When NASCAR announced changes to the race format late last month, it made consistency relevant again. Winning is still going to have its virtues, including an automatic playoff berth, but in the grand scheme of things, it’s not the end-all, be-all it often has been.
Like other changes NASCAR has made in the past, the best organizations will likely find a way to beat the system early on. It’s likely that not much will change as there were only 13 race winners last season. It has the potential to be the same faces in the same place: Victory Lane.
Every driver would like to win a race as NASCAR is arguably the most competitive sport, but certain drivers need a victory, and do it at any cost.
Seventeen months ago, it was confirmed that Clint Bowyer would be taking over the No. 14 car for Tony Stewart following his retirement tour in 2016. During the waiting process, it has been the lowest point of the Kansas native’s career as he comes off a season in which he tallied three top-10 finishes, by far the worst mark in his career. His previous low was 11 in 2007 during his rookie season for Richard Childress Racing.
But change is something to which Bowyer is accustomed. After all, 2017 will mark the third straight season in which he has competed with a different race team and car manufacturer.
It’s hard to believe that it’s been nearly five years since his last victory at Charlotte Motor Speedway, a season in which he had a career-high three victories. Despite finishing running-up in the championship that season, things have never been the same for Bowyer, which makes 2017 a crucial season. He has been placed in one of the top cars with one of the top teams in NASCAR. Working with former Cup Series champions Kevin Harvick and Kurt Busch should enhance his chances of being consistent yet again, something for which the 37-year-old is known.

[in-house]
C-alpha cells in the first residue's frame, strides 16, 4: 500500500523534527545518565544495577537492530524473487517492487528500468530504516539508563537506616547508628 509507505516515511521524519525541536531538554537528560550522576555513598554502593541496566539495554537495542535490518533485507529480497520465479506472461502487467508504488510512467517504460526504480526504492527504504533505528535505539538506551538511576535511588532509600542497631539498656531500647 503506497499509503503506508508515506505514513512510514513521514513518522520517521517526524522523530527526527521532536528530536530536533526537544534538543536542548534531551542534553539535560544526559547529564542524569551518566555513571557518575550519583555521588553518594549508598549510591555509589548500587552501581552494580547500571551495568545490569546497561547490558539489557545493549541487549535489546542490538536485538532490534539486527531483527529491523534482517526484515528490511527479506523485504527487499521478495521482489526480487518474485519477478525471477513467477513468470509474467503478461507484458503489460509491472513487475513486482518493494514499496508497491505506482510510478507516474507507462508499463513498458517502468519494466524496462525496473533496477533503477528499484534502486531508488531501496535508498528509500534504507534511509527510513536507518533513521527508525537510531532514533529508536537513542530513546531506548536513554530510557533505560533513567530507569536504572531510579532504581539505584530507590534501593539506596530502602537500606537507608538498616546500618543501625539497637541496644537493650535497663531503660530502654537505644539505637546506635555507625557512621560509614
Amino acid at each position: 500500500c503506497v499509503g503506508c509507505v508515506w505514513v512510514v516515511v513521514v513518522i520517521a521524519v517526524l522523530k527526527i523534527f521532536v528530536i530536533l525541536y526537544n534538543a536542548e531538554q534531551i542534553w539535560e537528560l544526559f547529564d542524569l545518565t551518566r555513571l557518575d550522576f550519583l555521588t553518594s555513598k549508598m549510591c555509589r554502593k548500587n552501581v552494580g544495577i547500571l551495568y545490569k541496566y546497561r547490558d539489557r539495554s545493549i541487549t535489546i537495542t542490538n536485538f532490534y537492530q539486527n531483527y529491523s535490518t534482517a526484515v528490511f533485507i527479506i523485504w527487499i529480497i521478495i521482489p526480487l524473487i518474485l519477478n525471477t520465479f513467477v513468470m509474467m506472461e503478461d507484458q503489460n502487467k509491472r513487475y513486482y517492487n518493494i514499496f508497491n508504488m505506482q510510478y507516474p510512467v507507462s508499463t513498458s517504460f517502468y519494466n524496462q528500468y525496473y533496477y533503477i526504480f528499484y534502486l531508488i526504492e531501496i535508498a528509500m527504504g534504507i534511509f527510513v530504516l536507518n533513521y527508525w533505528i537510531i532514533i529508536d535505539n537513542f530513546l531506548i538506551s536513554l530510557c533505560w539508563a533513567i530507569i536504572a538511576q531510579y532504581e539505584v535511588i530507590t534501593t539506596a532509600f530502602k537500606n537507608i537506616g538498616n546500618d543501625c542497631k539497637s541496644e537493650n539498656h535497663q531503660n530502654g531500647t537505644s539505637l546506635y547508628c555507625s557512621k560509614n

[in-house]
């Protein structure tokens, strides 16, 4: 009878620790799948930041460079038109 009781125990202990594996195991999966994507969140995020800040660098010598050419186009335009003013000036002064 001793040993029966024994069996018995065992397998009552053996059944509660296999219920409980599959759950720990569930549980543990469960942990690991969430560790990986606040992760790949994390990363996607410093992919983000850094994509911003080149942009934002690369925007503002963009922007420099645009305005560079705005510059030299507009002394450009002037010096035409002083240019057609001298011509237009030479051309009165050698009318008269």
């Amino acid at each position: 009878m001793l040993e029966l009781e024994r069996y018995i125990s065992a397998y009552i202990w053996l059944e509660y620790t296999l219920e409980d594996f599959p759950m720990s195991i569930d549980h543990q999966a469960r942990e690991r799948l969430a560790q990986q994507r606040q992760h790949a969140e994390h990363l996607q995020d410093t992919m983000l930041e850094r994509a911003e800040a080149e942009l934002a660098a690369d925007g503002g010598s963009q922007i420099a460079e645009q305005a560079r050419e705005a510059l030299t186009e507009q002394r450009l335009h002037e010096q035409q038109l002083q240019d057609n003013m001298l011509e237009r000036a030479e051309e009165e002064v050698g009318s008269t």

Sticking with the Stewart-Haas Racing theme, Danica Patrick is in must-win season. She is nearing the end of her contract with her current race team and is also in a precarious situation regarding sponsorship, as The Associated Press reporteded late last week that the team is suing Nature’s Bakery, which served as the primary sponsor for the No. 10 car in 2016.
This comes two years after GoDaddy.com announced it would end its partnership, which dates back to her IndyCar days, with Patrick.
Is performance the issue? Quite possibly. In four full-time seasons with SHR, Patrick has six top-10 finishes, with a career-best sixth-place finish at Atlanta Motor Speedway in 2014. In the 144 races over the last four seasons, she has 16 DNFs, among the highest of full-time competitors.
Patrick has seemed to be most competitive on restrictor plate tracks, including sitting on the pole of the 2013 Daytona 500. However, in 17 career plate races, she has a pair of eighth-place finishes at Daytona International Speedway and in 2016 didn’t finish higher than 20th at Daytona or Talladega Superspeedway.
Besides the plate tracks, nothing has looked too promising, at least enough to challenge for wins. And victories might be what it takes for Patrick to further her career and sign another contract with either SHR or another race team.
The same race at Atlanta in which Patrick finished sixth was the last time Kasey Kahne ended a race in Victory Lane.
Five years have come and gone, with Kahne piloting the No. 5 car for Hendrick Motorsports in that span of time, during which he has five victories. However, in each of the past two seasons, the Keith Rodden-led race team has come up short of making it to the playoffs.